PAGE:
So, week to week, the playlist becomes a syllabus, by which the developments, pairings, and even passings of musicians can be traced. There are often scholarly insights into the work of Billy Strayhorn for Ellington, and performances of Strayhorn compositions by a variety of musicians, and individual efforts by various Ellington staffers with others: Ellington's Jazz Violin Session
has Stephane Grappelli
, Svend Asmussen
, and Ray Nance
(normally a trumpeter) on strings, recorded in Paris in 1963. But Buxton can go deep as well into the combinations and circumstances of various dates produced by Rudy Van Gelder
in a golden era circa 1957-1961, as well as settings featuring Billy Eckstine
and Nat "King" Cole
Birthdays and deaths may occasion a retrospective, as might a presentation of past and current works of artists appearing in and around San Francisco that week. Buxton honored the November passing of Roy Hargrove
with "My Funny Valentine" from Hargrove's 2009 big band recording Emergence
. A Kenny Barron
piece was introduced with the immediacy that pianist Barron was playing a series of dates in San Francisco that weekend. San Francisco's first stormy weekend of the season occasioned "Willow Weep for Me," Billie Holliday's voice just off the beat for a rainy day. After Nancy Wilson
passed, the second play on his show that week was from her 1961 debut album with Julian "Cannonball" Adderley
. Later, he dedicated to "Miss Nancy" Kenny Burrell
's "Listen to the Dawn," a 1998 choral collaboration by the guitarist with the Boys Choir of Harlem.
Buxton's selections do greatly reference the past, but therein yields the deep education, particularly when he cues up gems with some historical reference points attached. He favors orchestral swing, highlights small groups, and will focus on the role of individual players within groups. His playlist does include the contemporary, but less so the very newest releases, and seldom ventures to the avant-garde.
There are some performers who he initially did not get: Cecil Taylor
, for example, until pianist Cedar Walton
advised him there were things there worth hearing, which sent him back for more listening. He will regard Sun Ra
's outside Arkestra style, hearing Sun Ra's grounding in swing. However, there is nothing moldy in his archives, whatever he dusts off. To the extent he repeats selections, it is to reiterate favorites for a reason: mastery through repetition.
A Matter of presentation
He doesn't program that which he doesn't like or wouldn't listen to at home himself. A program has to flow; he says it is unfair to jar an audience with Louis Armstrong followed by John Coltrane: "both master musicians, but too different from each other. I'm not here to experiment." The show is shaped not only by Buxton's tastes, but its mid-day time slot.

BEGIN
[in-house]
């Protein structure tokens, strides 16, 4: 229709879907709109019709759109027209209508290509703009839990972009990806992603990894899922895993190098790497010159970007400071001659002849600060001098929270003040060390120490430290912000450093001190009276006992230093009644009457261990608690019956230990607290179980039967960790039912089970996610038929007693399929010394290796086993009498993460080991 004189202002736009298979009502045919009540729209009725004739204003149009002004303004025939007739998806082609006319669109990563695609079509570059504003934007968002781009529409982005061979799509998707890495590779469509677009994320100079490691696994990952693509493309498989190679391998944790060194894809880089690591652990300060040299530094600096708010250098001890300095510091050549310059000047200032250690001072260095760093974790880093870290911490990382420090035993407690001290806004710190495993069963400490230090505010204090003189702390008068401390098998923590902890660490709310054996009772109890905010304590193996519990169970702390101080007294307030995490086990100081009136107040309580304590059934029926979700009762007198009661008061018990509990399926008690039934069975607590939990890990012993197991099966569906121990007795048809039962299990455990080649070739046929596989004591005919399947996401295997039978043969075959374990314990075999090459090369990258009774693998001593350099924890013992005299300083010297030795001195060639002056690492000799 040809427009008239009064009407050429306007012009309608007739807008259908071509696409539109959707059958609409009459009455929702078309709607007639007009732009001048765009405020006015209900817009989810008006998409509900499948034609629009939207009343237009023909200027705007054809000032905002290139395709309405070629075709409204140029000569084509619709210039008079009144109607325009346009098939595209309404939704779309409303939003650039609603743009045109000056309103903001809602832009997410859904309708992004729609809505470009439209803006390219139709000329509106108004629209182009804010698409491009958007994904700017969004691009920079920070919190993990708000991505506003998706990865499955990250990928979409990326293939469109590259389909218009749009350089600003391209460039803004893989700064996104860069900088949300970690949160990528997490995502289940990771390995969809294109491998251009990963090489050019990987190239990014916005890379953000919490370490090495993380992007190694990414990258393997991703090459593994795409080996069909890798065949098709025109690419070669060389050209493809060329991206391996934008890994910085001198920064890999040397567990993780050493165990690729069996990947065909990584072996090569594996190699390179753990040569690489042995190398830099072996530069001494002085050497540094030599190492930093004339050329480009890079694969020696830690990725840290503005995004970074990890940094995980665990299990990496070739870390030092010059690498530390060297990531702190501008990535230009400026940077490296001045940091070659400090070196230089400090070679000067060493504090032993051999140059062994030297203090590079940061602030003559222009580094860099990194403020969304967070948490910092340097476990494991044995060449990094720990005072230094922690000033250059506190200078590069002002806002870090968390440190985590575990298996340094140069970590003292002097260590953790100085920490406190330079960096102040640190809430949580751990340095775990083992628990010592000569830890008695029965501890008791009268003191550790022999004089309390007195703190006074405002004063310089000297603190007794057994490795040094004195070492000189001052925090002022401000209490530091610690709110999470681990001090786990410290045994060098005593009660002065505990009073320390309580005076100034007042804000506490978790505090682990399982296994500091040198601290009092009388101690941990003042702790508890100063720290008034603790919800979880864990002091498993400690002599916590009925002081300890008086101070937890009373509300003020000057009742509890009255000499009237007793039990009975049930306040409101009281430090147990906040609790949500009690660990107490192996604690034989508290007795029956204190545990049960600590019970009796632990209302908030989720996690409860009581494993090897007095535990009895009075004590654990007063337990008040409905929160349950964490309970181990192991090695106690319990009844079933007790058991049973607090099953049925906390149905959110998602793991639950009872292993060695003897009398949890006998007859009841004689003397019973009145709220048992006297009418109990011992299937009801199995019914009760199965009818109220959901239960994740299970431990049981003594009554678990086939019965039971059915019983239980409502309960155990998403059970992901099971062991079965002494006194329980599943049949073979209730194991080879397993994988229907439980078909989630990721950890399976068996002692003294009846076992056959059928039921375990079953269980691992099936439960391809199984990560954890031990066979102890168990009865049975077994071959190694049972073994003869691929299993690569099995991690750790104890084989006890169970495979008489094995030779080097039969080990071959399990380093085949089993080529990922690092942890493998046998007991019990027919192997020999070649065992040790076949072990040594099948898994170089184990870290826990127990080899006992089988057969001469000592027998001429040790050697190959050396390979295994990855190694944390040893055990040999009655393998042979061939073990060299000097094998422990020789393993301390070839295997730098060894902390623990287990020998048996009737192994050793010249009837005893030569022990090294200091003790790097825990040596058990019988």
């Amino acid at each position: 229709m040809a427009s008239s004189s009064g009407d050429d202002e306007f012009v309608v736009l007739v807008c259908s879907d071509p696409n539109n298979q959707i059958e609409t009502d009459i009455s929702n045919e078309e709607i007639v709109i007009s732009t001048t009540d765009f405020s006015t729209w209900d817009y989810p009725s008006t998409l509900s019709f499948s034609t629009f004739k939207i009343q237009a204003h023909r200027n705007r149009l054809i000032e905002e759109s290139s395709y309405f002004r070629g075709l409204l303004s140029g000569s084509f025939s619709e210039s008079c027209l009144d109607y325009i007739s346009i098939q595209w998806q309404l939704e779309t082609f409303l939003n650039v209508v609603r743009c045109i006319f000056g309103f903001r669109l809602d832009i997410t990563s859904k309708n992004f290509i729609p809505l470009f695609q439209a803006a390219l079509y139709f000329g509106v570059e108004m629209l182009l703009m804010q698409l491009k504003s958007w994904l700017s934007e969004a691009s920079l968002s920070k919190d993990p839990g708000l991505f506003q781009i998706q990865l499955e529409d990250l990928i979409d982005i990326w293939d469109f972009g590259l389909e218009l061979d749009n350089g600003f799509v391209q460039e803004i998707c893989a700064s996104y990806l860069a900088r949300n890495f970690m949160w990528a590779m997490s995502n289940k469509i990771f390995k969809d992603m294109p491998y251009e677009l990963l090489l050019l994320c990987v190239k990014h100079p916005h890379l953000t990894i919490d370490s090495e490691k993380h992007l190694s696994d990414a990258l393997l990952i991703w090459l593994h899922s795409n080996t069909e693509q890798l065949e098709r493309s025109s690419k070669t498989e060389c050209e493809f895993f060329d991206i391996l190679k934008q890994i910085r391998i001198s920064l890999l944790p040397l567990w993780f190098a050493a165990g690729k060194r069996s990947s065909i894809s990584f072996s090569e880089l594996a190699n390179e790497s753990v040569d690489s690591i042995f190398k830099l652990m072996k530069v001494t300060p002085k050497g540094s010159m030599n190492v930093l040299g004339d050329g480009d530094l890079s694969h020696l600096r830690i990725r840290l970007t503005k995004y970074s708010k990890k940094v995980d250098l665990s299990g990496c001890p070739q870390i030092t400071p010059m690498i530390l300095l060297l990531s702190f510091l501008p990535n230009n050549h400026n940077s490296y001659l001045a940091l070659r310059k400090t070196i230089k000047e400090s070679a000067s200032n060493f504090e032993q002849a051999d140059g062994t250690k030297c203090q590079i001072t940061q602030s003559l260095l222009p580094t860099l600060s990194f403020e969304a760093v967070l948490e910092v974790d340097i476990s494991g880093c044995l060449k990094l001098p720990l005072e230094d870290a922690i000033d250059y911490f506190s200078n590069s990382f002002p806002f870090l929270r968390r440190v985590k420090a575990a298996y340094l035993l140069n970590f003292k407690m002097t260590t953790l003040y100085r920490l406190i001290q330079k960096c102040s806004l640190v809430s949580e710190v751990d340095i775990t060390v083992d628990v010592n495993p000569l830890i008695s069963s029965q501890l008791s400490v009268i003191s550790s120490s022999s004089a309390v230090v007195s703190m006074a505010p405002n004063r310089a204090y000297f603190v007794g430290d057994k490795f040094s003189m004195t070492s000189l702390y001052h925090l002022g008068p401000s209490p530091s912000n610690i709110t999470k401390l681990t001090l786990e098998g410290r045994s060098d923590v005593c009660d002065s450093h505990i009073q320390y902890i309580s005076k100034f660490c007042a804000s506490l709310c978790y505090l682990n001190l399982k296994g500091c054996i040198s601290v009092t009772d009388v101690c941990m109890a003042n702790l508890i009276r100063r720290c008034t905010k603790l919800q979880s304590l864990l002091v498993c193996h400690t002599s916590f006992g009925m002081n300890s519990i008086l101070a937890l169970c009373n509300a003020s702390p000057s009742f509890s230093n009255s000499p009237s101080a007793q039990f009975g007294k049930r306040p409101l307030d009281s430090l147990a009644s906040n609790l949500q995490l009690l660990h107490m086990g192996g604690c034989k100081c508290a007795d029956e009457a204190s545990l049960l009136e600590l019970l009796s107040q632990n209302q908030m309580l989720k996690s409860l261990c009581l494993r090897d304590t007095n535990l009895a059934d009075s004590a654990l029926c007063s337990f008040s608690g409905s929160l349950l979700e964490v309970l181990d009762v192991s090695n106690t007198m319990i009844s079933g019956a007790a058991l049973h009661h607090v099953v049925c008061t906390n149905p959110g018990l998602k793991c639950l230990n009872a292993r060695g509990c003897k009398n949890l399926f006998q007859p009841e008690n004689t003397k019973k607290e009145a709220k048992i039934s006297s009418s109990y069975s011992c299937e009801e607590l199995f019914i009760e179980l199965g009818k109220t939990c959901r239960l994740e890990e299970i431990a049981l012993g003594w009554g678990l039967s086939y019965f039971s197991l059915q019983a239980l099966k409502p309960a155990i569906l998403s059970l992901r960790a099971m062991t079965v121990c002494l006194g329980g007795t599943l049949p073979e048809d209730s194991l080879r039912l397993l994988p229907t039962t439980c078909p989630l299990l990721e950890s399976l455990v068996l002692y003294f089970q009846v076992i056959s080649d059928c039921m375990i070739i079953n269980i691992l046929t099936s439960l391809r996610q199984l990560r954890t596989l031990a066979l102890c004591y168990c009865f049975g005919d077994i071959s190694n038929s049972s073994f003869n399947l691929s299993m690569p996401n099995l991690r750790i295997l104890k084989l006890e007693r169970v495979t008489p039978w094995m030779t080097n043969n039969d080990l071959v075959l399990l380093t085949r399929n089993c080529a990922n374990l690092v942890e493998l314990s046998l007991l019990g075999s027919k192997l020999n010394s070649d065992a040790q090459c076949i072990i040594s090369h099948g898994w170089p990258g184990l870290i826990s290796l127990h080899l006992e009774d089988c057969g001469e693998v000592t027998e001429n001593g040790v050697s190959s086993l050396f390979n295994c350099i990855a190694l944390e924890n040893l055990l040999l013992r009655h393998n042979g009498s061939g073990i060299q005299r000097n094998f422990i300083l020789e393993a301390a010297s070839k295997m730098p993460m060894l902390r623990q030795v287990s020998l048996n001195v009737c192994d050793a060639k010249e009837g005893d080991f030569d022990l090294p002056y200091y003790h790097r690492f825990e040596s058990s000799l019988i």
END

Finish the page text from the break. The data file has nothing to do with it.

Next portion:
"Who is my audience at 10 a.m.? What are they doing at that point in their day? Maybe they're just waking up. And what are they doing as the day proceeds towards 2 in the afternoon? So maybe I'll play more singers as we get into the day and people are up and about. "
He has opinions, which he is not shy to share. He plays lots of Jackie McLean
, but revealed once that he always thought that McLean played a bit too sharp. On the birthday of Sonny Stitt, he drew from Sonny Side Up
, a 1957 Dizzy Gillespie album featuring Stitt paired with, and against, another tenor, Sonny Rollins
. Stitt, Buxton said, was six years older than Rollins but sounded as if he had twenty years more experience, and to the extent the album is a competition between the two, mediated by Gillespie, Buxton believes Stitt was the winner. But he admits he has had that debate many times with others, and not everyone agrees. One is invited to go make one's own judgment, after the requisite listening.
With all the pedigrees of his experience, Buxton is not above sharing embarrassing moments. He had a personal fantasy that if he could only meet Lena Horne
, he would sweep her off her feet and embark on a Hollywood movie romance. When Strayhorn introduced them, Horne radiant in a blue chiffon gown, Buxton found himself speechless. He literally said nothing. The romance may have continued in his mind, but otherwise did not launch; Horne moved on past him.
Similarly awestruck, he spoke with Duke Ellington for a radio retrospective on the 45th anniversary of Ellington's orchestra. Buxton was just a young man of 30 then. Ellington was so eloquent, so articulate, and so a master of words that Buxton realized only later in reviewing the tape that Ellington had dazzled the interviewer without revealing anything of note.